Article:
Monday Trivia, No. 125 [Mark Thompson wins!]

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Burt Likko

Pseudonymous Portlander. Homebrewer. Atheist. Recovering Republican. Recovering Catholic. Recovering divorcé. Editor-in-Chief Emeritus of Ordinary Times. Relapsed Lawyer, admitted to practice law (under his real name) in California and Oregon. On Twitter, to his frequent regret, at @burtlikko. House Likko's Words: Scite Verum. Colite Iusticia. Vivere Con Gaudium.

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12 Responses

  1. Avatar Mo
    Ignored
    says:

    Hmm, can’t be % Latino or immigrant because Fresno is so low, and can’t be AA because Chicago is low. Maybe it’s youth unemployment rate.Report

  2. Avatar aaron david
    Ignored
    says:

    Average age of the citizenry?Report

  3. Avatar Mark Thompson
    Ignored
    says:

    Acres of park per resident?Report

    • Avatar Mark Thompson in reply to Mark Thompson
      Ignored
      says:

      Err, residents per acre of park I mean.Report

      • Avatar Burt Likko in reply to Mark Thompson
        Ignored
        says:

        There you go. New York seems a bit surprising with that rather large and famous park right there in the middle of Manhattan, until you realize that the acreage gets totally swamped by the huge population. San Diego stands out to me because its very large Balboa Park, which consists of some very, very rugged terrain that is not easily usable by a lot of people.

        Charlotte, Milwaukee, and Nashville do not have municipal parks and recreation departments; they are co-extensive with the parks departments of their counties, so it’s not quite clear how many parks are in their city limits rather than in the outlying counties.

        Have you seen a list like this before, Mark?Report

      • Avatar Mark Thompson in reply to Mark Thompson
        Ignored
        says:

        I can’t say that I have. I just thought it anomalous that Fresno finished at the bottom of a list in which the very densely populated NY and Chicago were the next two cities at the bottom. When I checked Fresno’s wikipedia page, I saw that it had just gotten named the worst city in the country in terms of its commitment to public parks. I thought that was interesting and it occurred to me that Chicago and New York are densely populated enough that it would be really hard for them to have a lot of park acreage per capita. So I played around with the data for the three cities at the top and bottom of the list and it seemed to correlate closely enough that it was worth the guess.Report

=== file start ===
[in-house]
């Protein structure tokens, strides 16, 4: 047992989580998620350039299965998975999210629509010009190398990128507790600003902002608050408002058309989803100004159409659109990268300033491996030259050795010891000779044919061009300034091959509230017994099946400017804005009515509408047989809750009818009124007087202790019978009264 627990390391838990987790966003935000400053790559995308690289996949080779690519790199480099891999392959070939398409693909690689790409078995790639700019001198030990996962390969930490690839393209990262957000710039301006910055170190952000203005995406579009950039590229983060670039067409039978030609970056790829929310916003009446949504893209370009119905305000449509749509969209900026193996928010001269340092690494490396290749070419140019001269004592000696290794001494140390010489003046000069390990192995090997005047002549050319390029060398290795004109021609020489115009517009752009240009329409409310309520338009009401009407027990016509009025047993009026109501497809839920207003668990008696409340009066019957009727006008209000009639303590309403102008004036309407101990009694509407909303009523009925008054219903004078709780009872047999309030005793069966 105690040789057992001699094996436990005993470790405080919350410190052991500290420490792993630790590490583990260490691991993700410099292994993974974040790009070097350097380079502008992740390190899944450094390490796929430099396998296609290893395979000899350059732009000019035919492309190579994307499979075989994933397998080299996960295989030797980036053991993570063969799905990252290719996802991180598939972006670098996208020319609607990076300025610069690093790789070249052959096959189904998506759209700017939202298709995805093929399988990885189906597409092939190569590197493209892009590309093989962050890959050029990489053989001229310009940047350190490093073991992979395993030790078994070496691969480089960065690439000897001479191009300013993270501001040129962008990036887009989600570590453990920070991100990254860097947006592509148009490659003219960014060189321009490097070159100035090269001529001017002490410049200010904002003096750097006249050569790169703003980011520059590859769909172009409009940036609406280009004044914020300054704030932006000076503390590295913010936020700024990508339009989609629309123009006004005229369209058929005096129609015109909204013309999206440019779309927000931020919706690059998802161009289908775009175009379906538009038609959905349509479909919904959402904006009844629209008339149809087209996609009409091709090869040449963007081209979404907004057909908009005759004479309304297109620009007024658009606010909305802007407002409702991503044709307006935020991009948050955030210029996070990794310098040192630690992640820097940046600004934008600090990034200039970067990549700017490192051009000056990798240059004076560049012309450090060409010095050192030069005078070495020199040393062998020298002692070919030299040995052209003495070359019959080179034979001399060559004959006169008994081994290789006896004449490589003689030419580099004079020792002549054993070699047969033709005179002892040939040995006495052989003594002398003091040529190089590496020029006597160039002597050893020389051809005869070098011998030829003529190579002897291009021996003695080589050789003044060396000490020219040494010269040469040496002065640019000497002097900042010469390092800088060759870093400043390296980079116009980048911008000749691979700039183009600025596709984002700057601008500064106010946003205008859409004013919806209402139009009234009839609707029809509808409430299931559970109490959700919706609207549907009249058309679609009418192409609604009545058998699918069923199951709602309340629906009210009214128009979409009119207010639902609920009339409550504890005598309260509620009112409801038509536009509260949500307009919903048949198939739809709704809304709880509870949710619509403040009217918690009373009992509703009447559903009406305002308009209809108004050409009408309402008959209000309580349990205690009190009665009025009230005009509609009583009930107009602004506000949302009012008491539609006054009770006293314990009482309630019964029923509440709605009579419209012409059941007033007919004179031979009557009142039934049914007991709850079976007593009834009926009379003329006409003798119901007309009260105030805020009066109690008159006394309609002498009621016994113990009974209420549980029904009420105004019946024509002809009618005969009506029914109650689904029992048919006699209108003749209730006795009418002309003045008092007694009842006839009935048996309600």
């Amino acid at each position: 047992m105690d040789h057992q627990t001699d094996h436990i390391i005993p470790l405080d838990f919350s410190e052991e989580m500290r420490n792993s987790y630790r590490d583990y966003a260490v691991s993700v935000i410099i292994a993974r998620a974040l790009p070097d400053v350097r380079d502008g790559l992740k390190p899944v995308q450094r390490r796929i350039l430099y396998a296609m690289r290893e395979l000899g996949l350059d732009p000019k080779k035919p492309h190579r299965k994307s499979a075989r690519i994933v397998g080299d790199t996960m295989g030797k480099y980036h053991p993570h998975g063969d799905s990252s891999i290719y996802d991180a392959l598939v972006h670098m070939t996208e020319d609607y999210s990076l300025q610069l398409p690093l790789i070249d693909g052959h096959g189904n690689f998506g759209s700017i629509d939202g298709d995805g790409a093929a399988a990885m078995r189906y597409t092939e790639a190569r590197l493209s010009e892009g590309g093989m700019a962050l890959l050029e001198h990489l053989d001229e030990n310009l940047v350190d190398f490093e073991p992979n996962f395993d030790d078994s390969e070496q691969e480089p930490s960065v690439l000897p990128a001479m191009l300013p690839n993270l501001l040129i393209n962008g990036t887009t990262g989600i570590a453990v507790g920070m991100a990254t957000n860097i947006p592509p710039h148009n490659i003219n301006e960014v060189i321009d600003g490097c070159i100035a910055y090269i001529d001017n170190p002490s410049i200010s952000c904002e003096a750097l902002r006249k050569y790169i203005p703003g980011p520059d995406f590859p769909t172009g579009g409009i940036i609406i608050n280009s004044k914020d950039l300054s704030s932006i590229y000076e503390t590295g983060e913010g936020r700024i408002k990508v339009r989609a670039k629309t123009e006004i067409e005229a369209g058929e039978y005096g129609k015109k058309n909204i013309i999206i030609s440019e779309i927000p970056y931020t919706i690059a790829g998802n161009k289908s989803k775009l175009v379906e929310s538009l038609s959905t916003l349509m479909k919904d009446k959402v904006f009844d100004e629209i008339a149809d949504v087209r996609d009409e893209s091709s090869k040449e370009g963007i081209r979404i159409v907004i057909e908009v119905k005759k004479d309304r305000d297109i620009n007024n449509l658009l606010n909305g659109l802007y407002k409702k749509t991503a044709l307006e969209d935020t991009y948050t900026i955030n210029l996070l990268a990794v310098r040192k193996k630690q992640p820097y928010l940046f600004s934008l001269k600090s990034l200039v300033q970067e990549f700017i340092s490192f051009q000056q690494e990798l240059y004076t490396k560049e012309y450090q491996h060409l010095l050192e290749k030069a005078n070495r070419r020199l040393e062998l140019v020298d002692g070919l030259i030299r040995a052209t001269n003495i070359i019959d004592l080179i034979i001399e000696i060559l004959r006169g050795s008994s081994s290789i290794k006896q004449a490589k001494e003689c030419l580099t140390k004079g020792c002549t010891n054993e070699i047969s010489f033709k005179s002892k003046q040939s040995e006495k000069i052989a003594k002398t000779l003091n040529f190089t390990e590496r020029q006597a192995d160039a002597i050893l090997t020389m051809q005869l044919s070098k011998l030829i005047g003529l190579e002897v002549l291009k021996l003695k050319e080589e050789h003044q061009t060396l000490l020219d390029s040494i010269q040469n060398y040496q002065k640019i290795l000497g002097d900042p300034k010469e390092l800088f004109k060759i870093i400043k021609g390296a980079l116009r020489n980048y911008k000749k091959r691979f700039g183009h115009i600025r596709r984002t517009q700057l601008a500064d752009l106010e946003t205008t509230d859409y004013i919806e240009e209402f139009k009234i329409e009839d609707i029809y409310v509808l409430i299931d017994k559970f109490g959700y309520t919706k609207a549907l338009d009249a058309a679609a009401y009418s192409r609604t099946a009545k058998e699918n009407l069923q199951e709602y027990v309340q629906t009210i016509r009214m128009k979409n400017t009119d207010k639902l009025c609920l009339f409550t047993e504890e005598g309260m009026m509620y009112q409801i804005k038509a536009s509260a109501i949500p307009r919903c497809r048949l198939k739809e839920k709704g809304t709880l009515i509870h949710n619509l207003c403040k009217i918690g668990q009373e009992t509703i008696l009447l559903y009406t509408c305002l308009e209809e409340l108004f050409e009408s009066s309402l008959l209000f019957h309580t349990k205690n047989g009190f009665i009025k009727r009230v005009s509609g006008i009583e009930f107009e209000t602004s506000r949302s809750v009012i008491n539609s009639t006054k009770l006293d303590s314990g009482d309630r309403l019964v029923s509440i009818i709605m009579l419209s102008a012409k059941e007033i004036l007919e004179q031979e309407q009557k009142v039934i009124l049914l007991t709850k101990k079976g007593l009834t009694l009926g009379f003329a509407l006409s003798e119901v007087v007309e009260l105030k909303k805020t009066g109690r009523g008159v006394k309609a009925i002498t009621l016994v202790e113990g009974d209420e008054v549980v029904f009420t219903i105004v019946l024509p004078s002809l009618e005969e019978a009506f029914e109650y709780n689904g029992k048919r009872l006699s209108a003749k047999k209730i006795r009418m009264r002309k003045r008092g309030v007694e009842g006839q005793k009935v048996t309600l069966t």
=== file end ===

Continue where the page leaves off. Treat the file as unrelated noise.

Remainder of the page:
• Avatar Michael Cain in reply to Mark Thompson
        Ignored
        says:

        Charlotte, Milwaukee, and Nashville do not have municipal parks and recreation departments; they are co-extensive with the parks departments of their counties, so it’s not quite clear how many parks are in their city limits rather than in the outlying counties.

        Do you know if your references included the Denver Mountain Park system? This is 22 developed parks (plus some undeveloped areas) totaling more than 14,000 acres (16 times the size of Central Park in NYC) owned and operated by Denver, but outside the city boundaries. The city’s modest buffalo herd resides in Genessee Park, and the Red Rocks Amphitheater is well known. The system used to be bigger, but Denver sold the Winter Park ski resort ten years or so ago.Report

      • Avatar Chris in reply to Mark Thompson
        Ignored
        says:

        Nashville and its county are coextensive.Report

      • Avatar Chris in reply to Mark Thompson
        Ignored
        says:

        There was supposed to be a comma and then the word period there. So, “Nashville and its county are coextensive, period.” Nashville is Davidson County.Report

      • Avatar Michael Cain in reply to Mark Thompson
        Ignored
        says:

        Charlotte, Milwaukee, and Nashville do not have municipal parks and recreation departments; they are co-extensive with the parks departments of their counties

        Jacksonville absorbed all but a small part of Duval County back in the 60s — Duval County government functions are provided by the city. As a result, Jacksonville also has the distinction of being the largest, by area, of all cities in the contiguous states. Some of the things counted as “city parks” at this site appear to be coastal wilderness areas at a considerable remove from the city center. 90% of the park area attributed to El Paso at that site is actually Franklin Mountains State Park, which falls inside the city limits but is not owned or operated by the city.Report

  4. Avatar Slade the Leveller
    Ignored
    says:

    Land area.Report

  5. Avatar hello
    Ignored
    says:

    An impressive share! I’ve just forwarded this onto a co-worker who was doing a little homework on this. And he in fact ordered me lunch simply because I found it for him… lol. So let me reword this…. Thanks for the meal!! But yeah, thanks for spending time to discuss this matter here on your website.Report

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